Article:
Expensive: At $600 to $1,000, you’re into the serious kit, with LG’s UltraWide, UltraGear, and UltraFine submodels. These typically feature extended widths, 4K or above resolution, curved screens, and next-level refresh rates and response times. Though rare, LG does offer a handful of monitors that cost more than $1,500.

Did You Know?
LG offers three specialty subcategories of monitors. UltraFine monitors offer stunning clarity and fine details, with a focus on accurate colors for media editing and viewing. UltraGear monitors boast high-performance gaming features. UltraWide monitors are obviously the largest, enabling next-level multitasking on one screen.


  • Go higher. For gaming, avoid bottlenecks by choosing a monitor with a higher refresh rate than your average frames per second. If you run a game at 140 frames per second, but your monitor can only display 60, you’re not really getting your money’s worth.
  • Turn off in-game motion blur. Your games will look much cleaner and crisper without it, allowing you to take advantage of your monitor’s true capabilities.
  • Position your monitor in a spot that facilitates healthy posture. This is especially important if you’re at your computer for long periods of time. In general, keep the top of your monitor at eye level to help reduce neck and back strain.
  • Consider shopping for an earlier generation model. Electronics tend to dip significantly in price when a new generation comes out, and computer monitors are no different. The older models still have modern features but for a better value.
High-dynamic range (HDR) is a selling point for high-end monitors. In essence, HDR content simulates true-to-life colors on screen, producing darker blacks, deeper contrast, and purer whites. If you’re a hard-core gamer or media editor, seek out an HDR model.


Q. What’s the best monitor type for gaming?

A. Gamers demand a lot from their computers, and they need high-performance monitors to go with their high-end PCs. Otherwise, they won’t reap the benefits of a smooth and responsive system.

Put simply, gaming monitors need to be fast compared to standard models, but there are several factors that determine how fast a monitor is. The first is refresh rate, which dictates how quickly your screen can update with new information every second. Refresh rates are measured in hertz. The top of the consumer range is 240 hertz, which means a 240-hertz monitor can display 240 frames per second.

The second is response time. Response time measures how long it takes a monitor to shift the color of its pixels after it receives an input command. On a large scale, this translates to player movement, game effects, environment changes, and more. These figures are displayed in milliseconds.

In a nutshell, higher refresh rates and lower response times are things to look out for. For gaming, we recommend monitors with at least a 75-hertz refresh rate and a response time below 5 milliseconds.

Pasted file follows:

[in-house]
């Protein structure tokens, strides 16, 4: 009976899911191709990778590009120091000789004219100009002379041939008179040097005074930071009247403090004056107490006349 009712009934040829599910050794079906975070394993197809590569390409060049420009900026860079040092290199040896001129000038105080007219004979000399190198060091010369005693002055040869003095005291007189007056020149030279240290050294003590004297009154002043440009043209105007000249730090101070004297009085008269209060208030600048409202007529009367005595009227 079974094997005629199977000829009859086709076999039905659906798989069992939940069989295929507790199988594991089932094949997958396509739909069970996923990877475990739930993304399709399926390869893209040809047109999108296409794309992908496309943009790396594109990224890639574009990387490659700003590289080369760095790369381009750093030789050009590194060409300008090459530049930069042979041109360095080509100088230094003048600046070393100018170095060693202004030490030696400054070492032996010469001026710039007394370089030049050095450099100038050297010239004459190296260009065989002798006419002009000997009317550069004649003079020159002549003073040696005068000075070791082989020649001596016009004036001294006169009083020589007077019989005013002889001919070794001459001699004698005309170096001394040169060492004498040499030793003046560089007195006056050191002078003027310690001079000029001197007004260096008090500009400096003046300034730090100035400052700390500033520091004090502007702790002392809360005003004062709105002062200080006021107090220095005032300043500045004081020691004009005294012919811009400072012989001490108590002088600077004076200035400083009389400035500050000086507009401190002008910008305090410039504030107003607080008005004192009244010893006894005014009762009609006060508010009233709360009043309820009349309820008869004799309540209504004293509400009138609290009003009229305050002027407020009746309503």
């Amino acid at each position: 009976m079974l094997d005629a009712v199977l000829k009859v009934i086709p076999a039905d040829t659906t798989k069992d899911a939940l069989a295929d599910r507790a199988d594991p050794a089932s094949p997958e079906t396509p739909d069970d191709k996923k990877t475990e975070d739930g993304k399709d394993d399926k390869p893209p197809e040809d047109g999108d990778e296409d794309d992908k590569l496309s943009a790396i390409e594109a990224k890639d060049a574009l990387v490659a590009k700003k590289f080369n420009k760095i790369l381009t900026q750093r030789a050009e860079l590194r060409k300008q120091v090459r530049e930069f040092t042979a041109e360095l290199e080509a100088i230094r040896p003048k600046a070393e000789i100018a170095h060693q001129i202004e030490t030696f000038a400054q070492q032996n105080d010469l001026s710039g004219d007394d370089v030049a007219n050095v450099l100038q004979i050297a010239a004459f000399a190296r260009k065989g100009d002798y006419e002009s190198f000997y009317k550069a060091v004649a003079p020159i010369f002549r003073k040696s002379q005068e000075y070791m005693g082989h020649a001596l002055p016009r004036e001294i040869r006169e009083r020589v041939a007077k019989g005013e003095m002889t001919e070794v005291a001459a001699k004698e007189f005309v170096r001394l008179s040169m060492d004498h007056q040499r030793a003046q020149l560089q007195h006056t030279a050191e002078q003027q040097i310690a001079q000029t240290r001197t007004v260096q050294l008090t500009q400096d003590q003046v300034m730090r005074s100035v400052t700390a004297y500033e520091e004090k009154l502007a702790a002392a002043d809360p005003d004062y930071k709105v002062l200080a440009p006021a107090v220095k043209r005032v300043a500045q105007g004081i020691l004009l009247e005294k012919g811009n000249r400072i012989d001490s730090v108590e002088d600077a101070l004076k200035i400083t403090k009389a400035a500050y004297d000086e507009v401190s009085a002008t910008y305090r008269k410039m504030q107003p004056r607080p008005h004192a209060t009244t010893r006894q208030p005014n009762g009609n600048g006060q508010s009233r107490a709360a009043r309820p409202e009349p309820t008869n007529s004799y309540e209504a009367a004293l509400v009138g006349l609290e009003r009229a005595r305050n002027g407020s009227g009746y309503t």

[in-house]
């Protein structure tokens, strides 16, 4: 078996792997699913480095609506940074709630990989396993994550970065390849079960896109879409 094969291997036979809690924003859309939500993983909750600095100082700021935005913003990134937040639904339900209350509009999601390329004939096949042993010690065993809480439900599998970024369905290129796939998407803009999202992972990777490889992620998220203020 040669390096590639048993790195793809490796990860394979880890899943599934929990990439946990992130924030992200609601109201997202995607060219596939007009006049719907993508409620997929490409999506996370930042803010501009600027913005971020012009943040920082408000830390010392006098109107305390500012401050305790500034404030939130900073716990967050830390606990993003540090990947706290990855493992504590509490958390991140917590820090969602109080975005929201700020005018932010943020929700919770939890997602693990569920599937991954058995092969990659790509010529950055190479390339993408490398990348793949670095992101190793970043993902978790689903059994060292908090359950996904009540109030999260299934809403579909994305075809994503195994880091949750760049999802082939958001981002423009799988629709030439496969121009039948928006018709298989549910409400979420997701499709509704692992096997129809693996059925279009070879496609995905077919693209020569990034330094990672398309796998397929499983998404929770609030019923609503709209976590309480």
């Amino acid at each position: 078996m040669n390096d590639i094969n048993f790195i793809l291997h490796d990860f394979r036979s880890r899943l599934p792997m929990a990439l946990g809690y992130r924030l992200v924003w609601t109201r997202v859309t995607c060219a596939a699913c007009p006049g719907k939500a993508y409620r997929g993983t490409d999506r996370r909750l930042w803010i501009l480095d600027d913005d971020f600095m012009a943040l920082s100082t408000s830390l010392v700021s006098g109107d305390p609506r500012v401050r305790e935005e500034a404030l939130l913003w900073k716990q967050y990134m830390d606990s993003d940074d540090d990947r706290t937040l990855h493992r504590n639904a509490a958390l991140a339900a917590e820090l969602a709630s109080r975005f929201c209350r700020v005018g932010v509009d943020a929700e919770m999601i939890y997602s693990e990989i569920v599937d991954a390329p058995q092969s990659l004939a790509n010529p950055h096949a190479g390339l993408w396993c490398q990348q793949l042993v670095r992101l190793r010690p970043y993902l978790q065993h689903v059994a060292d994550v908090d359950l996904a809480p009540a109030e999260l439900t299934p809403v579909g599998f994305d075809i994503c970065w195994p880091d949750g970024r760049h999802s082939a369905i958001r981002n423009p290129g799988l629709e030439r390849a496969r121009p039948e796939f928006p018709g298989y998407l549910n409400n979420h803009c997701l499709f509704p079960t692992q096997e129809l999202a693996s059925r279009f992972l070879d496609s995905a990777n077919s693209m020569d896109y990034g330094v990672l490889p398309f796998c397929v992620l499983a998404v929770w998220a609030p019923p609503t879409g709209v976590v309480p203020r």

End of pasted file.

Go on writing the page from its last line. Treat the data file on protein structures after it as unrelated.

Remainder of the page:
Q. What’s the best way to clean my monitor?

A. Much like television screens, computer monitors tend to attract dust and dirt. Some of this can be attributed to static electricity, some of it to the large, flat surface areas, but what you really need to know is how to keep your screen tidy. If not, you’ll have a cloudy and subpar viewing experience.

The first thing you want to do when cleaning your monitor is turn it off and disconnect the power cord. Not only is it easier to see imperfections on a powered-down screen, but shutting down the power removes any risk of damage if you use a liquid cleaner. Next, if there’s considerable buildup, use compressed air to blow off the excess. Then use a small amount of nonabrasive monitor cleaner on a soft microfiber cloth to gently remove the rest. Do not spray the liquid directly on the screen. Remember to use very light pressure to prevent scratching.

Q. How do I set up dual monitors?

A. If multitasking is a significant part of your work or leisure routine, a dual-monitor setup can drastically improve your experience. Almost any modern PC or laptop has the ability to run two monitors so long as you have enough free ports (VGA, DVI, HDMI, or DisplayPort) to accommodate both.

For Windows, arrange your monitors, plug in their power cords, and connect them to your PC via your preferred cable. Next, right-click your desktop and click Display Settings or Screen Resolution, whichever option your version offers. Doing so will pull up a dialog box where you can change the monitor resolution and tailor how the screens work together. Select one as your primary monitor because this will keep your taskbar and Start button in the same place.

On a Mac, set up your monitors and open the Apple menu. Click through System Preferences to Displays, then click the Detect Displays button. From there you can decide whether you want the monitors to act separately, as one connected screen, or utilize video monitoring.